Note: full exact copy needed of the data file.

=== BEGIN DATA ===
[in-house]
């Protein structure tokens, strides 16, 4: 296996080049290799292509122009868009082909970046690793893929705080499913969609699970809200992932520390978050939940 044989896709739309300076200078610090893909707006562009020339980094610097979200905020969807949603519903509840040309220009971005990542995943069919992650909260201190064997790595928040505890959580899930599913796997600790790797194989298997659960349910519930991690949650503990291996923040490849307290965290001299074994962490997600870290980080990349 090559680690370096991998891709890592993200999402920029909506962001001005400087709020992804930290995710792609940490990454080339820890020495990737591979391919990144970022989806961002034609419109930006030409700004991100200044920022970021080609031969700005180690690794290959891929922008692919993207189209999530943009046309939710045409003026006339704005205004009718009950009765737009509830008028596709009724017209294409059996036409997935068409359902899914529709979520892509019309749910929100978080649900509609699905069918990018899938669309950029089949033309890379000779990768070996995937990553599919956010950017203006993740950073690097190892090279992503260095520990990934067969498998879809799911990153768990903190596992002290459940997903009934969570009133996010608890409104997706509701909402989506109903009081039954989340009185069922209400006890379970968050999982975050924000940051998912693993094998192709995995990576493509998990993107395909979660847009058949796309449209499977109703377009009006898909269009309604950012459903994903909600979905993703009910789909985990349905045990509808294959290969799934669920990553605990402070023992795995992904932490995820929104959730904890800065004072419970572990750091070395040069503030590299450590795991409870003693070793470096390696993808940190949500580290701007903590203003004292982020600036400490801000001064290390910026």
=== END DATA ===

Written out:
[in-house]
């Protein structure tokens, strides 16, 4: 296996080049290799292509122009868009082909970046690793893929705080499913969609699970809200992932520390978050939940 044989896709739309300076200078610090893909707006562009020339980094610097979200905020969807949603519903509840040309220009971005990542995943069919992650909260201190064997790595928040505890959580899930599913796997600790790797194989298997659960349910519930991690949650503990291996923040490849307290965290001299074994962490997600870290980080990349 090559680690370096991998891709890592993200999402920029909506962001001005400087709020992804930290995710792609940490990454080339820890020495990737591979391919990144970022989806961002034609419109930006030409700004991100200044920022970021080609031969700005180690690794290959891929922008692919993207189209999530943009046309939710045409003026006339704005205004009718009950009765737009509830008028596709009724017209294409059996036409997935068409359902899914529709979520892509019309749910929100978080649900509609699905069918990018899938669309950029089949033309890379000779990768070996995937990553599919956010950017203006993740950073690097190892090279992503260095520990990934067969498998879809799911990153768990903190596992002290459940997903009934969570009133996010608890409104997706509701909402989506109903009081039954989340009185069922209400006890379970968050999982975050924000940051998912693993094998192709995995990576493509998990993107395909979660847009058949796309449209499977109703377009009006898909269009309604950012459903994903909600979905993703009910789909985990349905045990509808294959290969799934669920990553605990402070023992795995992904932490995820929104959730904890800065004072419970572990750091070395040069503030590299450590795991409870003693070793470096390696993808940190949500580290701007903590203003004292982020600036400490801000001064290390910026």